x Abu Dhabi, UAEThursday 27 July 2017

Traffic in Abu Dhabi returns to normal

A rush hour ban on lorries and other heavy vehicles has traffic moving freely on roads in the centre of the capital.

The road in front of Abu Dhabi Mall is almost free of the construction vehicles.
The road in front of Abu Dhabi Mall is almost free of the construction vehicles.

ABU DHABI // Traffic flowed steadily during rush hour for the first time in a year today, merchants around the Al Salam Expressway project said, as police began a blitz to clear lorries and other heavy vehicles from Abu Dhabi's roads. At 2.30pm, the road in front of Abu Dhabi Mall in the Tourist Club district was mostly free of the construction vehicles, cement mixers and 18-wheelers typically clogging the right-hand lanes.

The Ministry of Interior today began enforcing a new rule barring vehicles exceeding 2.5 tonnes from the streets between the 6am and 8am, as well as between 1pm and 3pm. The rule also applies to a section near Al Raha Beach. "The road is empty. This is good news today," remarked Kussai al Najjad, who runs the Ettihad Antiques shop along the street. Mr al Najjad, 33 and from Syria, said he was able to drive home to Airport Road for a mid-afternoon break at 1:30pm. The trip took less than 10 minutes, he said.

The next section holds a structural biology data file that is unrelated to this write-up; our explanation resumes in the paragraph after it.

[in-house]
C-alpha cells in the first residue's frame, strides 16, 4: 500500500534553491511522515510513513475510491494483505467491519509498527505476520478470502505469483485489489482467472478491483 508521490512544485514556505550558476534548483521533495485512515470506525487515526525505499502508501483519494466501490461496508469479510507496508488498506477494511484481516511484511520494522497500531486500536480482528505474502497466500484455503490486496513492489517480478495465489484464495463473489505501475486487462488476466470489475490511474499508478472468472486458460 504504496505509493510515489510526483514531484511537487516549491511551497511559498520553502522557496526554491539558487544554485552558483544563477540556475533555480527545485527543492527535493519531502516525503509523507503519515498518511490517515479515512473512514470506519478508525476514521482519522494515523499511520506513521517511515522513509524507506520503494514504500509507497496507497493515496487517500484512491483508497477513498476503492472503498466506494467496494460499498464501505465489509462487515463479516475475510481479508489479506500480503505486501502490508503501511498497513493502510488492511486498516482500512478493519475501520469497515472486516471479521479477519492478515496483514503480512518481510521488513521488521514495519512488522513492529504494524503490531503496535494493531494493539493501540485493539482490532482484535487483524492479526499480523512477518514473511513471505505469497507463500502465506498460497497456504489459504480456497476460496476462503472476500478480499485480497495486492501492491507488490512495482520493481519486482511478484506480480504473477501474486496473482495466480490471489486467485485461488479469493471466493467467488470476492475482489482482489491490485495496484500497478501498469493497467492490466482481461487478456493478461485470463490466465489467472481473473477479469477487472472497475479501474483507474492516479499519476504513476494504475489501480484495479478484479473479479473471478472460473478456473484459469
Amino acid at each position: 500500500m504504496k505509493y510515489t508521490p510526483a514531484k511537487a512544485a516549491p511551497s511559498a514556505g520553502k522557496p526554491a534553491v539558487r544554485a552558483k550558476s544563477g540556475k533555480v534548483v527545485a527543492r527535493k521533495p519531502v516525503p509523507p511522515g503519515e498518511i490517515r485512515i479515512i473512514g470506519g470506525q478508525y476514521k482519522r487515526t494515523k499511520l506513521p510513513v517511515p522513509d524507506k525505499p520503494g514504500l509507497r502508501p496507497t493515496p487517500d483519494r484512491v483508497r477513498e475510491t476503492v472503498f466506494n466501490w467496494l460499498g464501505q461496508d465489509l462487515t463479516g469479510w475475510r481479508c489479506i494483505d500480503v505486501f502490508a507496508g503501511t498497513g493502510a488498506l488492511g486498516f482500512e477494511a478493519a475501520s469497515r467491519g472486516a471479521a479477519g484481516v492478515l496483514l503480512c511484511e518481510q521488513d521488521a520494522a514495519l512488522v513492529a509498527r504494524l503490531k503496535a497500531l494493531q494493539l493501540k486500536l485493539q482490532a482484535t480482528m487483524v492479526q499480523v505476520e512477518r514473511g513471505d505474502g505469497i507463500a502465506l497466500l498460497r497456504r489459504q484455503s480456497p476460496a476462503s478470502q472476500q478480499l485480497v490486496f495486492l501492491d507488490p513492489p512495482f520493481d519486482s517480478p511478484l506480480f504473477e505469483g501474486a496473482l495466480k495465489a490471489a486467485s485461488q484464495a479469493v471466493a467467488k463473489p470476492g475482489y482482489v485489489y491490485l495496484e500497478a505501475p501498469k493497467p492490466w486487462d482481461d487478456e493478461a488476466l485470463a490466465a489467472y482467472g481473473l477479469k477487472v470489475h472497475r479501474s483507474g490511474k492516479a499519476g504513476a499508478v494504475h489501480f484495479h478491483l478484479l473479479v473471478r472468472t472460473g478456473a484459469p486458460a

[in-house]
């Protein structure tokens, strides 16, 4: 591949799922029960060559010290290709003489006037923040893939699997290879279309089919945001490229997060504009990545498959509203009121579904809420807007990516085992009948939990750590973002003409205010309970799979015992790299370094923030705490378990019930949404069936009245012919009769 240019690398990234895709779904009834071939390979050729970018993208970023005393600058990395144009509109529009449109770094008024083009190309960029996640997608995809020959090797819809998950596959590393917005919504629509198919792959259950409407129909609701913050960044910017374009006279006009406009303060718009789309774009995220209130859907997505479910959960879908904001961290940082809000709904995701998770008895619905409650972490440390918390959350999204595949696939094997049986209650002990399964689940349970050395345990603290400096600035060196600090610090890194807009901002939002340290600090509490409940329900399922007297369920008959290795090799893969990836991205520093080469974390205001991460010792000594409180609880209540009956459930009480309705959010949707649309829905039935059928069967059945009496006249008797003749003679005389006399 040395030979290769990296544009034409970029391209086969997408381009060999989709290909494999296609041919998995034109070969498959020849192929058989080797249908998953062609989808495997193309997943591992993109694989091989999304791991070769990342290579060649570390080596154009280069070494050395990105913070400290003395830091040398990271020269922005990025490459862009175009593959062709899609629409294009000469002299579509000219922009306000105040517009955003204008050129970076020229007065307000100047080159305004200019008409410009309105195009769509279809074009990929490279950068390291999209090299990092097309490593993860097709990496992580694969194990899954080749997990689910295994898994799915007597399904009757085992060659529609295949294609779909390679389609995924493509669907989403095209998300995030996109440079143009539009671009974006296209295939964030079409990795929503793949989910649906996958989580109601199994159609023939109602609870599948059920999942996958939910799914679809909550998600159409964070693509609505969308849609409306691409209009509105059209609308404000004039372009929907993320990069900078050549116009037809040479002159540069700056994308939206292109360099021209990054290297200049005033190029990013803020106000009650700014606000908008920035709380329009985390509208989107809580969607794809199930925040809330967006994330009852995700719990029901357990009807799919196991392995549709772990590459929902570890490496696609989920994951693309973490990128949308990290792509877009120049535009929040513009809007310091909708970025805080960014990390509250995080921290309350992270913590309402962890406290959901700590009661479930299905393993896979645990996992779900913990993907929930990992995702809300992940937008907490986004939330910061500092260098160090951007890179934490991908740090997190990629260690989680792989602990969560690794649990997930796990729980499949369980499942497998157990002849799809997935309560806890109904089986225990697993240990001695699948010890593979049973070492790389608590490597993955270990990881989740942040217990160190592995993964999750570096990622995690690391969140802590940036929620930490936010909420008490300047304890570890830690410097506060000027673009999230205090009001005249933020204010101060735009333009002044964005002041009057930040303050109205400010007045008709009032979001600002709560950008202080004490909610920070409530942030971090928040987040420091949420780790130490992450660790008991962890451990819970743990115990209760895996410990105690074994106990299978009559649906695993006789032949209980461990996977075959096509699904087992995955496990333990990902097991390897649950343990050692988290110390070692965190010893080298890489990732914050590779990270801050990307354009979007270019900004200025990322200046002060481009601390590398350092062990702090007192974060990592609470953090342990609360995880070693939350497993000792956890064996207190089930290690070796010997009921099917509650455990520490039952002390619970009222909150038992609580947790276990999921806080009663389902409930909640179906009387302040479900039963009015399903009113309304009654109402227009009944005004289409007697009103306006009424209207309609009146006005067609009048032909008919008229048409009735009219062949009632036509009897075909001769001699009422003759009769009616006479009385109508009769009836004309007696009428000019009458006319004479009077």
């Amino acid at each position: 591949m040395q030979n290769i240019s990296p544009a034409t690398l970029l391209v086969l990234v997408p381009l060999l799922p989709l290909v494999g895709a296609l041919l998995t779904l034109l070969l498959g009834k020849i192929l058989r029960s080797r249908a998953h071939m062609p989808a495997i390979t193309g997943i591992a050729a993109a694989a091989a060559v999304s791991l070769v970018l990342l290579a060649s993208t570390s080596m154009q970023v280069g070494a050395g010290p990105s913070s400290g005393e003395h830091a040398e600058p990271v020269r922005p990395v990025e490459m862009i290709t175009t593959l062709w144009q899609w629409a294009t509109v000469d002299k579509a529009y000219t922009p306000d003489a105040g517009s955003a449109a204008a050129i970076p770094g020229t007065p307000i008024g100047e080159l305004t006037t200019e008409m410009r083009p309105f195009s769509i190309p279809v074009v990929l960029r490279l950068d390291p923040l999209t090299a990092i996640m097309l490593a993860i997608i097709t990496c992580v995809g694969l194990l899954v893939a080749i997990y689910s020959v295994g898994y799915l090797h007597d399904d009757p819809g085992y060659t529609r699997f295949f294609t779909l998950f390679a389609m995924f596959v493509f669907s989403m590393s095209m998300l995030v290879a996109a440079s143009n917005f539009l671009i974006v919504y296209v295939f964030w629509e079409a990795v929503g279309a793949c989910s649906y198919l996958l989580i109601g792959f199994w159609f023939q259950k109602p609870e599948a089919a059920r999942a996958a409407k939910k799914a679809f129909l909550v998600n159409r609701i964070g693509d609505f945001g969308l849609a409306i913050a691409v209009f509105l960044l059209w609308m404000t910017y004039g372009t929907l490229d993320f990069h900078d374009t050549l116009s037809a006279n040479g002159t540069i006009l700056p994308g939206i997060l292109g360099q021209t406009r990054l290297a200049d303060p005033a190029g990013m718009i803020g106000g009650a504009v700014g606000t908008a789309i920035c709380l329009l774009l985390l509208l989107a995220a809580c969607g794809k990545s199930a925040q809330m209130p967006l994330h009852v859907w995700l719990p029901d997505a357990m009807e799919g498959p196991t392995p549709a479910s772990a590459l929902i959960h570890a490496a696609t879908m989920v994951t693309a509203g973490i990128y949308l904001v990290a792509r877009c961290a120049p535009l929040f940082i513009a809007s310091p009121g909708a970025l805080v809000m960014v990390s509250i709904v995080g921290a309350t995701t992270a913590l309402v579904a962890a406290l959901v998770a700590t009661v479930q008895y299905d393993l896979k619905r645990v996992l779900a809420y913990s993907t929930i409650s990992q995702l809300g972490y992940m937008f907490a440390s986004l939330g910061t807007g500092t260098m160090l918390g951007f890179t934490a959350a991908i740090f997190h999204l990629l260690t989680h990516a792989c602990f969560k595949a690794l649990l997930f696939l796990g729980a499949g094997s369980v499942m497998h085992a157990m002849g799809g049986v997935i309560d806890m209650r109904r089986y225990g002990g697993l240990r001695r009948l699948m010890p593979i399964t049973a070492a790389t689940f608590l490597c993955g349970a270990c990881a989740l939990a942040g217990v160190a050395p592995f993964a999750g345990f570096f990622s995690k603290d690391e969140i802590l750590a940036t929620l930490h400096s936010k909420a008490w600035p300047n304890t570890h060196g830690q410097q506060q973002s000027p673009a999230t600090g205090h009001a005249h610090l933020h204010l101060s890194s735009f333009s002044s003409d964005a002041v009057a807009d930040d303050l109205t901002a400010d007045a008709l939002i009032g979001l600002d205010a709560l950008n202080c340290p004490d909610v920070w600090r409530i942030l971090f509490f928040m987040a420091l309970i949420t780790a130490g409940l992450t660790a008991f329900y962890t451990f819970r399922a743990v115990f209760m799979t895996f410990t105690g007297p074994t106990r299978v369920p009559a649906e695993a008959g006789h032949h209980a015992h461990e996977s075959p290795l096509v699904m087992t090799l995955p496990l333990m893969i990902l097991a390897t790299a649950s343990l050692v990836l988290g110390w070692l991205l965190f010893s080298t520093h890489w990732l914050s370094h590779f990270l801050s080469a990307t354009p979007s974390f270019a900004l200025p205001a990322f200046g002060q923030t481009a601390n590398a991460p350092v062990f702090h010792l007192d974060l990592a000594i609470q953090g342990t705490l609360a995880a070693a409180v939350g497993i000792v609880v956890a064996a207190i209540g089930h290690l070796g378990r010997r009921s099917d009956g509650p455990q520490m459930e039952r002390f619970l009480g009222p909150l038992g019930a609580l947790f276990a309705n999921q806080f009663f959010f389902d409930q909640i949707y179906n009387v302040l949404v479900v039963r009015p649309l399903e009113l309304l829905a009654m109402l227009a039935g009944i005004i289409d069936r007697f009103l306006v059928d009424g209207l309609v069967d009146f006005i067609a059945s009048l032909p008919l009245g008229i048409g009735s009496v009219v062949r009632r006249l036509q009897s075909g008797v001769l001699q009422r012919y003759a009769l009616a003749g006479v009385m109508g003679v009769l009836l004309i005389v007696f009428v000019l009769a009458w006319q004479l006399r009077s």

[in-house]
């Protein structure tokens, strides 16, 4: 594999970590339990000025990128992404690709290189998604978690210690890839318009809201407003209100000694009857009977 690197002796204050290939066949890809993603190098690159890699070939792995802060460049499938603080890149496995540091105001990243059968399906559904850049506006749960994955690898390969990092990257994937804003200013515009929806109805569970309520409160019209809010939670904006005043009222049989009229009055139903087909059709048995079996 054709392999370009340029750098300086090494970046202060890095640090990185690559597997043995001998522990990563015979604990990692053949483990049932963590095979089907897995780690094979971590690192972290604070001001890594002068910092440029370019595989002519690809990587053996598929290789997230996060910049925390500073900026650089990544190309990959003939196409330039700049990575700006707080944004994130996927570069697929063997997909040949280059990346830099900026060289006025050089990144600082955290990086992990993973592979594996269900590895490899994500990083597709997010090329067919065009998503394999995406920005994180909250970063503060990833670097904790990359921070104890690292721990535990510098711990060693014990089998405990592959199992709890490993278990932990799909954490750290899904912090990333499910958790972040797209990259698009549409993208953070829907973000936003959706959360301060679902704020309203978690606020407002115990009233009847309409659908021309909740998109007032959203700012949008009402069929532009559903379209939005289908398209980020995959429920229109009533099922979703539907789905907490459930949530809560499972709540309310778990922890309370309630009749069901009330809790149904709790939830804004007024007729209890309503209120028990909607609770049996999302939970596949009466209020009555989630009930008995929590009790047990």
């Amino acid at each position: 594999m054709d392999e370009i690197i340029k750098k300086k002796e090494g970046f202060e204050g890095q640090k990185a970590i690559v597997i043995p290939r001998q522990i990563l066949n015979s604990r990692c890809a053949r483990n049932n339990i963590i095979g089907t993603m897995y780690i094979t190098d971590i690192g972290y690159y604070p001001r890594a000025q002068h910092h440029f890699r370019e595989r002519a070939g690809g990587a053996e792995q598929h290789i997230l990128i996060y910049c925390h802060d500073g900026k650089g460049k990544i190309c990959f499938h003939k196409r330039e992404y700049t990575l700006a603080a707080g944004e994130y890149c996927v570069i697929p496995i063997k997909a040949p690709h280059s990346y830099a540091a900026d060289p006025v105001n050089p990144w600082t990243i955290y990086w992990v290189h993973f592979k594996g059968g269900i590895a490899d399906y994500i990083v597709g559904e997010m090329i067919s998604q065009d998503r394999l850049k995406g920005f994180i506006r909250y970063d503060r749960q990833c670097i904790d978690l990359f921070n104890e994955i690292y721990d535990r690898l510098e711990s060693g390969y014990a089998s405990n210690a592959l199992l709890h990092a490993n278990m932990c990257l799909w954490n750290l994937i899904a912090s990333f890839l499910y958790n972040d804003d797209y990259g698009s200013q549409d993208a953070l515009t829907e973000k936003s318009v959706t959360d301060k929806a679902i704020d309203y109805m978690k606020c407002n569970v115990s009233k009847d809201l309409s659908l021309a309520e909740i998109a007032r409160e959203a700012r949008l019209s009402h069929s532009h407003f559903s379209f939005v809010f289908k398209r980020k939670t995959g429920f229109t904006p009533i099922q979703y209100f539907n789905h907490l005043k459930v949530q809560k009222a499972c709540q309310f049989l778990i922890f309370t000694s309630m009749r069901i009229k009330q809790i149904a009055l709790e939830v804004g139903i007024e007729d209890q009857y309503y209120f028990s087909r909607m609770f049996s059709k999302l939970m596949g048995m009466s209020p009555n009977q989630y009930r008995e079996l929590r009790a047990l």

"Usually, this can be 25 to 30 minutes, so I'm very surprised." Mr al Najjad's neighbours at the Mongolian Chinese Restaurant agreed that the traffic outside was far quieter than usual. "Usually this time is a very busy time," Shafeeque Kutty, the supervisor of the restaurant, said around 2pm. "We would always hear the sound of trucks braking. Now we hear almost nothing."

Mr Kutty said customers had begun complaining that the delivery service from the restaurant was too slow. He hoped the new regulations banning lorries near lunchtime would encourage more patrons to dine in at the restaurant. "We have less customers because people are too lazy to drive," he said. "We will have to refer our customers to this report and I hope they'll be happy." Police said that scoff-laws could face fines of up to Dh1,000 and also have their lorries impounded for a week. Repeat violators could receive another Dh1,000 fine and a two-week impoundment. The driver would accumulate eight points upon each violation.

mkwong@thenational.ae